Harrison said the goal is to have a pay scale in place by Jan. 1.

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The FHSAA sets the maximum rate — $65 per game — that officials can make working varsity football games. The pay is then negotiated between the officials association and the school district. Factors such as travel can increase pay.

Taylor said officials in his association make $80, including travel, for varsity games. Those in the West Coast Officials Association, which handles primarily Hillsborough County, make $75 per game.

Both associations vowed to continue working while the FHSAA figured out pay raises.

High school football officials participate in a workshop as they watch instructional videos during a field training scrimmage at Clearwater Central Catholic. LUIS SANTANA   |   Times
High school football officials participate in a workshop as they watch instructional videos during a field training scrimmage at Clearwater Central Catholic. LUIS SANTANA | Times

“There are people who try to make a living doing this and for them it’s a big deal and we have to appreciate that,” said West Coast Officials Association president Greg Kaiser, who has been officiating for 35 years, 21 in Tampa. “But (a boycott) just seems illogical.

“The state has promised that they are going to have a fee increase for the 2020-21 season so that should be true. If not, then it would be reasonable to take actions against them. If they are working in good faith then that process should be allowed to continue. I don’t think you should strike if the people are actually working with you.”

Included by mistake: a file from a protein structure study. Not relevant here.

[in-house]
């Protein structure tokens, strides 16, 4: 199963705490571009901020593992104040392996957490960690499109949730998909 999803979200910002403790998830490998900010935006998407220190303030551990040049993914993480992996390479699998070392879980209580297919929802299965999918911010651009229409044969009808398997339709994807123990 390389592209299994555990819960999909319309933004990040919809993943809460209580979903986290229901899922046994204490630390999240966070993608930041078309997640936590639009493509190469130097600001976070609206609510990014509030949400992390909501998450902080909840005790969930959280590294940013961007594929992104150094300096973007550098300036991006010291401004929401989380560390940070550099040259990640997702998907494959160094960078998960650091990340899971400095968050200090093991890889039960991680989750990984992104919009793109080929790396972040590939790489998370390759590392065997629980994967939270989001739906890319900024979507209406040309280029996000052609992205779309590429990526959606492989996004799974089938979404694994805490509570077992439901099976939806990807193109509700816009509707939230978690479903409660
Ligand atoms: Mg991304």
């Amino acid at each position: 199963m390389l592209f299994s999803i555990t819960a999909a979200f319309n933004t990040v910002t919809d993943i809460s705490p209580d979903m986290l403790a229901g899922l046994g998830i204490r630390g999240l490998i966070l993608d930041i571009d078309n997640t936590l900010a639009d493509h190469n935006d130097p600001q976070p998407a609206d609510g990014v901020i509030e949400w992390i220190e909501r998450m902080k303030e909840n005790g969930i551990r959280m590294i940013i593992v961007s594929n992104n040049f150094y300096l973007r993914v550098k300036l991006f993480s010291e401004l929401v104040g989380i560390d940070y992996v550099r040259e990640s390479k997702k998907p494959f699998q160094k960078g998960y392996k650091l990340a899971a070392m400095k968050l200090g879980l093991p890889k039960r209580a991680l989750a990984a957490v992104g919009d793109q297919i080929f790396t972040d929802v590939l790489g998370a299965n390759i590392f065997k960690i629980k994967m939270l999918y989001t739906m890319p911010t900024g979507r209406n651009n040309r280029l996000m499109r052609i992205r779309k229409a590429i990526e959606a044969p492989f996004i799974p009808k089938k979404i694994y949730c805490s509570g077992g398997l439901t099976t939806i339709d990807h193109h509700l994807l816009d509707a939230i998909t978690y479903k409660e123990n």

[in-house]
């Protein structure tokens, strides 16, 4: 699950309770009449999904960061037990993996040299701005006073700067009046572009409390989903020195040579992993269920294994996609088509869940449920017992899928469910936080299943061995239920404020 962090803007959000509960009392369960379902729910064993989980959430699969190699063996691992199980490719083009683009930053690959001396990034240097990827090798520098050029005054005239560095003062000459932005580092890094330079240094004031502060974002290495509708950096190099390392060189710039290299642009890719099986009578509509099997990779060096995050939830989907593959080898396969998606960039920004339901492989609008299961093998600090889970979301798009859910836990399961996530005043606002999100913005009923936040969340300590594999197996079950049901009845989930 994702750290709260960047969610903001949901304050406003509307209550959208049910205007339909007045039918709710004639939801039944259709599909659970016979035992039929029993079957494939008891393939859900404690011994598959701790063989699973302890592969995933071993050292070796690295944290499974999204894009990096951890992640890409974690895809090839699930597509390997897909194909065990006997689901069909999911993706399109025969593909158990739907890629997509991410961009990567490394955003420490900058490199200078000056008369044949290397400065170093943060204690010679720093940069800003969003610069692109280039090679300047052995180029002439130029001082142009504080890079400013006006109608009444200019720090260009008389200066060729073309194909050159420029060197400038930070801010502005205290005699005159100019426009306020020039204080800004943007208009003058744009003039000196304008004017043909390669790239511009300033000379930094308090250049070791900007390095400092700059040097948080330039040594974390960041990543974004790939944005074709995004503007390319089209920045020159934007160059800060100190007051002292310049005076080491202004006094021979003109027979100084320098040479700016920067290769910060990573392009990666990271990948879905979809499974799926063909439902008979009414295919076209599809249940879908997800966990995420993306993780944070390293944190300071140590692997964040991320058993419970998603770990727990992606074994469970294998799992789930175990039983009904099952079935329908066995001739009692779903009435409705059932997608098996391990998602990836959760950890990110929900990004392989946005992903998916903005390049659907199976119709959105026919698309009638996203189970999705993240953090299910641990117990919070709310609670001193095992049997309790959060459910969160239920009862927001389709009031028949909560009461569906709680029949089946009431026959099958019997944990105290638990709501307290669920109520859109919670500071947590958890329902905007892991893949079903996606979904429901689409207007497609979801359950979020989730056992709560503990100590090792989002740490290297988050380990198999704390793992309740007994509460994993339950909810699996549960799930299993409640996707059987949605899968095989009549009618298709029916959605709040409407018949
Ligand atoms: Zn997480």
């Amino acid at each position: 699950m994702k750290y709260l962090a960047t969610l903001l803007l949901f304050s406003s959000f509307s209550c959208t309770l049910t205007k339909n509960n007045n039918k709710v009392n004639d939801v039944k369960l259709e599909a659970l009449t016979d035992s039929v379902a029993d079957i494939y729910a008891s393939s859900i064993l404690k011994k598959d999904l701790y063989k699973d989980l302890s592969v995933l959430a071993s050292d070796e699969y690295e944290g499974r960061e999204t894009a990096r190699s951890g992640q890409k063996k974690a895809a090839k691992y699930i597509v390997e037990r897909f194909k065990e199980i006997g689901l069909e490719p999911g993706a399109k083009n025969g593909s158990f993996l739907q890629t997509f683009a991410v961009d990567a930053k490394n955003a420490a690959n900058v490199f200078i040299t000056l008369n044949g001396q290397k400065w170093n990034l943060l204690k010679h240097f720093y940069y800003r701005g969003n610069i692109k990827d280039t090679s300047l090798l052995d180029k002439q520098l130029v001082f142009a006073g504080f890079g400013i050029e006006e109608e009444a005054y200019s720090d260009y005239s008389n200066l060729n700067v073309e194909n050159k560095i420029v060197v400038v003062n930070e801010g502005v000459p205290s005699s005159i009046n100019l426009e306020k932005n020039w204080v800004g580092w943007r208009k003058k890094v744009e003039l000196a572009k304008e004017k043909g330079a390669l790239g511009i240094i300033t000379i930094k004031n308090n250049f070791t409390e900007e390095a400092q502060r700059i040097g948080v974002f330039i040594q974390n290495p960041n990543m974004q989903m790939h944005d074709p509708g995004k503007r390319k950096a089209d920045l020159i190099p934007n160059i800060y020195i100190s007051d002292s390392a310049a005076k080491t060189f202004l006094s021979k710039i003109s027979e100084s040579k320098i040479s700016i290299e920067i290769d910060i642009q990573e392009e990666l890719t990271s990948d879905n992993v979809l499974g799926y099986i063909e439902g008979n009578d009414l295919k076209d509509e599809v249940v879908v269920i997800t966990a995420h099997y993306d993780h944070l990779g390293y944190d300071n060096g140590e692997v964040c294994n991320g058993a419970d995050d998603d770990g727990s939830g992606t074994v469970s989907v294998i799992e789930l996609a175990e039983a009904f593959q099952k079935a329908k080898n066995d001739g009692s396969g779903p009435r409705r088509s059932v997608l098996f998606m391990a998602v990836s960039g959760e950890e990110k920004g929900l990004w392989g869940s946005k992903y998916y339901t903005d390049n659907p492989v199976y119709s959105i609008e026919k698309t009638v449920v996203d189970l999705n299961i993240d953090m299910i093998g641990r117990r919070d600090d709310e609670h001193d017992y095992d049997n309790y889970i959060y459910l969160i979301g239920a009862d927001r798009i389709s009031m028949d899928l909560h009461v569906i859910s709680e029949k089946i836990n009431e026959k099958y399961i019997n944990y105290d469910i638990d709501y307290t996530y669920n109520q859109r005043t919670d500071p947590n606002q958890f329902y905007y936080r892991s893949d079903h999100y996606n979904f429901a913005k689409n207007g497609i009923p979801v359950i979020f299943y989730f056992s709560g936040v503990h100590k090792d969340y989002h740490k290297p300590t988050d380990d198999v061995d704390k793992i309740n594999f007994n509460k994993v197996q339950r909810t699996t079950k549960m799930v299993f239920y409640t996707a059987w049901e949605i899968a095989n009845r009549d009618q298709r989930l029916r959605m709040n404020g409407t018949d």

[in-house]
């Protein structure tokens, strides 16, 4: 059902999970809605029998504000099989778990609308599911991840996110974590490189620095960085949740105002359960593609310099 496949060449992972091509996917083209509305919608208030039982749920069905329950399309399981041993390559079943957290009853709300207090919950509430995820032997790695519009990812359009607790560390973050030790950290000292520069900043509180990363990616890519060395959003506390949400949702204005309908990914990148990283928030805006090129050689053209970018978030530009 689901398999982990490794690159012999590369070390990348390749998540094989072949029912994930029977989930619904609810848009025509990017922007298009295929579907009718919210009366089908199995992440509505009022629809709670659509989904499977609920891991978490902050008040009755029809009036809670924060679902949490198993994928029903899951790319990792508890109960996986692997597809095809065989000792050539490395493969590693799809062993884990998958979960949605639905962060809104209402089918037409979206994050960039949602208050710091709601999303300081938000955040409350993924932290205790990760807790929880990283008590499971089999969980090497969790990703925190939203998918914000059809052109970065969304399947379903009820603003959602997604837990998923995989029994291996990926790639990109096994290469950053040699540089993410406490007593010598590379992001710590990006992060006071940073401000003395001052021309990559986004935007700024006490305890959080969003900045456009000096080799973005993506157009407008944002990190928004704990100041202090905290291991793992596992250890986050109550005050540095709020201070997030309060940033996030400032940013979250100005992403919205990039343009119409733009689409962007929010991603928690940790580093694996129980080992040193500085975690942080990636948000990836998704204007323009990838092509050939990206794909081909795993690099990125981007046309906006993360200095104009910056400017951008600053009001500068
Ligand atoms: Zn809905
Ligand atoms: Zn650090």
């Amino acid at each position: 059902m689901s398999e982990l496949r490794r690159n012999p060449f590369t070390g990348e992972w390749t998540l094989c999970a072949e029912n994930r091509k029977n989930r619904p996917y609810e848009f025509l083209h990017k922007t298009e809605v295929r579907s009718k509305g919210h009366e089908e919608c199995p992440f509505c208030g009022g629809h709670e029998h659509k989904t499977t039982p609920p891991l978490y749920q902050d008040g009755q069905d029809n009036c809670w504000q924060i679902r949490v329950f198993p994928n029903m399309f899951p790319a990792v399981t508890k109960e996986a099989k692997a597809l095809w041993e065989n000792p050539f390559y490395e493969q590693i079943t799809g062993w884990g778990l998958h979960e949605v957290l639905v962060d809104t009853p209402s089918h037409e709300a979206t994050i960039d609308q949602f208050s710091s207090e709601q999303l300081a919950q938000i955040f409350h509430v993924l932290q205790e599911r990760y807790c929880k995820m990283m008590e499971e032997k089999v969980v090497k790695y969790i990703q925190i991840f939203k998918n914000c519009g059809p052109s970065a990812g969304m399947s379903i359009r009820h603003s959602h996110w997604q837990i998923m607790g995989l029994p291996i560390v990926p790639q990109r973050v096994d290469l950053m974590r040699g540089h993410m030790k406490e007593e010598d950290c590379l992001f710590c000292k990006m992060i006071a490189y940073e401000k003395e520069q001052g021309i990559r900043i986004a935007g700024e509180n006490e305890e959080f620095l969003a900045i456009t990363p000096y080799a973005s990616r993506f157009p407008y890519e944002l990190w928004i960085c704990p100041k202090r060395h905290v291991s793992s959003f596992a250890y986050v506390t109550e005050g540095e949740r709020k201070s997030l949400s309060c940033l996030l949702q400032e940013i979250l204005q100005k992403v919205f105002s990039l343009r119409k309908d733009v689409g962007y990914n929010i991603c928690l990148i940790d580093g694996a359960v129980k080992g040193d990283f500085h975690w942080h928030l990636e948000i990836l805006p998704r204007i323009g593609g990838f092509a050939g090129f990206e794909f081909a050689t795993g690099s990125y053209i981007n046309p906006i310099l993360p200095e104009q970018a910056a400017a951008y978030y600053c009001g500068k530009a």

The other issue is retaining officials. As of last week, two associations — East Coast and Treasure Coast — did not have enough officials registered with the state to cover every game. Niblett said the FHSAA has a plan to provide officials if they fall short.

The numbers are strong locally. The Sunshine Football Officials Association has 130 members available for football. The West Coast Officials Association has 180 members, a number that “has stayed steady for the past three years,” Kaiser said.

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One of the deterrents is the upfront cost for newcomers. There is a $50 fee to the FHSAA and to the officials association, as well as about $100 more for the uniform (pants, shirts, etc.).

There also can be a lot of turnover.

“In the first two years, about 30 percent of the people leave,” Kaiser said.

That leaves a core of older officials who will eventually need to be replaced. The average age is 53 for a West Coast football official and 51 for Sunshine.

“We definitely need young people,” Kaiser said.

A few younger officials were at the two weekend scrimmages (the West Coast held one at Jesuit). They all got experience working in a live-game setting.

“We can send guys out to work right away, so long as they pass a statewide test,” Taylor said. “This provides a little more work, a little more teaching and feedback before the games really begin.”